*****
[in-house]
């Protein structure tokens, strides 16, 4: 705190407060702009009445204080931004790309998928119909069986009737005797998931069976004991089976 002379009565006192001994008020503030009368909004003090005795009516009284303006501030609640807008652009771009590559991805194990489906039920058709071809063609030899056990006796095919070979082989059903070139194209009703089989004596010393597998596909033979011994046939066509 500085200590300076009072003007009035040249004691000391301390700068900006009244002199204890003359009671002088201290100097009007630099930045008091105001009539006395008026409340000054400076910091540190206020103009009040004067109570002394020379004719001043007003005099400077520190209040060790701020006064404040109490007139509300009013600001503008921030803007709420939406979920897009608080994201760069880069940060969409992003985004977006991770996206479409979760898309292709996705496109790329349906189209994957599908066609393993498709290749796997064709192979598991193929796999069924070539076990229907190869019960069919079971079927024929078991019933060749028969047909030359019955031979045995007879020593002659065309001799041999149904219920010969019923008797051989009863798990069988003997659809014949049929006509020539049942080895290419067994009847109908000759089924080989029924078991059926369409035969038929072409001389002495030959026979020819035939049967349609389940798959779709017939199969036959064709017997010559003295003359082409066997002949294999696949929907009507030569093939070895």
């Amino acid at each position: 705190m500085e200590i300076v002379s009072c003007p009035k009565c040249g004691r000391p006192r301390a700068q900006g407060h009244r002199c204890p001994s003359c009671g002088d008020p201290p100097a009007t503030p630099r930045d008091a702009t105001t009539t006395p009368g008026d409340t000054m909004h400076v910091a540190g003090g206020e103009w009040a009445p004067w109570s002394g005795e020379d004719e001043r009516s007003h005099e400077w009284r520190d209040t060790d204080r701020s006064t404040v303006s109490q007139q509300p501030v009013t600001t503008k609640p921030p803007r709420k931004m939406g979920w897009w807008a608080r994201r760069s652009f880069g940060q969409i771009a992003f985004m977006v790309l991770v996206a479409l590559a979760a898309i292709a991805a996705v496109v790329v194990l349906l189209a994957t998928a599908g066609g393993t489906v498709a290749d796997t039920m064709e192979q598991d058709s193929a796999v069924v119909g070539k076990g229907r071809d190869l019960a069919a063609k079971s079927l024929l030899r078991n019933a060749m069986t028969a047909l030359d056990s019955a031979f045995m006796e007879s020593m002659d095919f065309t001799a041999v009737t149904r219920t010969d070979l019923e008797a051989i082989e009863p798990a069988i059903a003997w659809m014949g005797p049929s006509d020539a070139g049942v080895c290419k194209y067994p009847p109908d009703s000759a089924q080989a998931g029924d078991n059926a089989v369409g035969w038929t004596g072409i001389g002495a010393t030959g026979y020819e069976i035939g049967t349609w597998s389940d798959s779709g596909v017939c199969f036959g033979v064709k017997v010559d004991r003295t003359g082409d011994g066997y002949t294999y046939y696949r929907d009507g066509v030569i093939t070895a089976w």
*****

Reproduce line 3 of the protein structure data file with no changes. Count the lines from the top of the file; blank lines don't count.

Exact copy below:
């Amino acid at each position: 705190m500085e200590i300076v002379s009072c003007p009035k009565c040249g004691r000391p006192r301390a700068q900006g407060h009244r002199c204890p001994s003359c009671g002088d008020p201290p100097a009007t503030p630099r930045d008091a702009t105001t009539t006395p009368g008026d409340t000054m909004h400076v910091a540190g003090g206020e103009w009040a009445p004067w109570s002394g005795e020379d004719e001043r009516s007003h005099e400077w009284r520190d209040t060790d204080r701020s006064t404040v303006s109490q007139q509300p501030v009013t600001t503008k609640p921030p803007r709420k931004m939406g979920w897009w807008a608080r994201r760069s652009f880069g940060q969409i771009a992003f985004m977006v790309l991770v996206a479409l590559a979760a898309i292709a991805a996705v496109v790329v194990l349906l189209a994957t998928a599908g066609g393993t489906v498709a290749d796997t039920m064709e192979q598991d058709s193929a796999v069924v119909g070539k076990g229907r071809d190869l019960a069919a063609k079971s079927l024929l030899r078991n019933a060749m069986t028969a047909l030359d056990s019955a031979f045995m006796e007879s020593m002659d095919f065309t001799a041999v009737t149904r219920t010969d070979l019923e008797a051989i082989e009863p798990a069988i059903a003997w659809m014949g005797p049929s006509d020539a070139g049942v080895c290419k194209y067994p009847p109908d009703s000759a089924q080989a998931g029924d078991n059926a089989v369409g035969w038929t004596g072409i001389g002495a010393t030959g026979y020819e069976i035939g049967t349609w597998s389940d798959s779709g596909v017939c199969f036959g033979v064709k017997v010559d004991r003295t003359g082409d011994g066997y002949t294999y046939y696949r929907d009507g066509v030569i093939t070895a089976w």